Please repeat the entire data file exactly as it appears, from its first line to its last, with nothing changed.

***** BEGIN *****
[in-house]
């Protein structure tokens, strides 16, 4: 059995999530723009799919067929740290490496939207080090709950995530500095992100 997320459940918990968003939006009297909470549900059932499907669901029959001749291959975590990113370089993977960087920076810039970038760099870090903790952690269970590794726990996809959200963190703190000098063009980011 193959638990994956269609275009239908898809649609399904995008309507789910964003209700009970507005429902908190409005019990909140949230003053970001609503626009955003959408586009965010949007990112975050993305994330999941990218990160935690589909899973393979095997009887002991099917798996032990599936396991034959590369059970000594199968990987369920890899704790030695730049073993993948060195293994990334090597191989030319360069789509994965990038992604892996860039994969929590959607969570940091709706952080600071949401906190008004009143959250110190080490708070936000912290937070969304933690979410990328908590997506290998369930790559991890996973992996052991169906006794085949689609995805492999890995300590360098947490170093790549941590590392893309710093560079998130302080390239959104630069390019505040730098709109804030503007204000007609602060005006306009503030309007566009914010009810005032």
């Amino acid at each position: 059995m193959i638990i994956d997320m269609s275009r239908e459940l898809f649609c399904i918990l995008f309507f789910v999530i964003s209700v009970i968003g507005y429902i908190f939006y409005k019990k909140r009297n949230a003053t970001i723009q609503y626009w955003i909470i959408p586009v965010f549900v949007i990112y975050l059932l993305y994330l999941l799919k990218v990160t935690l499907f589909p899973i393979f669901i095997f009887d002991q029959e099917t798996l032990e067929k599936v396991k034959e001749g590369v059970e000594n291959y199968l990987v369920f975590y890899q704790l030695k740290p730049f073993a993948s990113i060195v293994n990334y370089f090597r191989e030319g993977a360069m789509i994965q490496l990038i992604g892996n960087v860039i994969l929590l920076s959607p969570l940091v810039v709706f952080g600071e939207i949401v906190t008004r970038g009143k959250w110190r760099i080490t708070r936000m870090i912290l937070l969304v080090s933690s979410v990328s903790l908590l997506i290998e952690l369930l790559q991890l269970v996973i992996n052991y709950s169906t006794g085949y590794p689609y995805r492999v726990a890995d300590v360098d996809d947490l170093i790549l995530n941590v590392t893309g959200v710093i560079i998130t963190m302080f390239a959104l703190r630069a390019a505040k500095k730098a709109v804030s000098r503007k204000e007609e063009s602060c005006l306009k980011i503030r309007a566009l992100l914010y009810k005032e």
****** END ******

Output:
[in-house]
């Protein structure tokens, strides 16, 4: 059995999530723009799919067929740290490496939207080090709950995530500095992100 997320459940918990968003939006009297909470549900059932499907669901029959001749291959975590990113370089993977960087920076810039970038760099870090903790952690269970590794726990996809959200963190703190000098063009980011 193959638990994956269609275009239908898809649609399904995008309507789910964003209700009970507005429902908190409005019990909140949230003053970001609503626009955003959408586009965010949007990112975050993305994330999941990218990160935690589909899973393979095997009887002991099917798996032990599936396991034959590369059970000594199968990987369920890899704790030695730049073993993948060195293994990334090597191989030319360069789509994965990038992604892996860039994969929590959607969570940091709706952080600071949401906190008004009143959250110190080490708070936000912290937070969304933690979410990328908590997506290998369930790559991890996973992996052991169906006794085949689609995805492999890995300590360098947490170093790549941590590392893309710093560079998130302080390239959104630069390019505040730098709109804030503007204000007609602060005006306009503030309007566009914010009810005032």
């Amino acid at each position: 059995m193959i638990i994956d997320m269609s275009r239908e459940l898809f649609c399904i918990l995008f309507f789910v999530i964003s209700v009970i968003g507005y429902i908190f939006y409005k019990k909140r009297n949230a003053t970001i723009q609503y626009w955003i909470i959408p586009v965010f549900v949007i990112y975050l059932l993305y994330l999941l799919k990218v990160t935690l499907f589909p899973i393979f669901i095997f009887d002991q029959e099917t798996l032990e067929k599936v396991k034959e001749g590369v059970e000594n291959y199968l990987v369920f975590y890899q704790l030695k740290p730049f073993a993948s990113i060195v293994n990334y370089f090597r191989e030319g993977a360069m789509i994965q490496l990038i992604g892996n960087v860039i994969l929590l920076s959607p969570l940091v810039v709706f952080g600071e939207i949401v906190t008004r970038g009143k959250w110190r760099i080490t708070r936000m870090i912290l937070l969304v080090s933690s979410v990328s903790l908590l997506i290998e952690l369930l790559q991890l269970v996973i992996n052991y709950s169906t006794g085949y590794p689609y995805r492999v726990a890995d300590v360098d996809d947490l170093i790549l995530n941590v590392t893309g959200v710093i560079i998130t963190m302080f390239a959104l703190r630069a390019a505040k500095k730098a709109v804030s000098r503007k204000e007609e063009s602060c005006l306009k980011i503030r309007a566009l992100l914010y009810k005032e």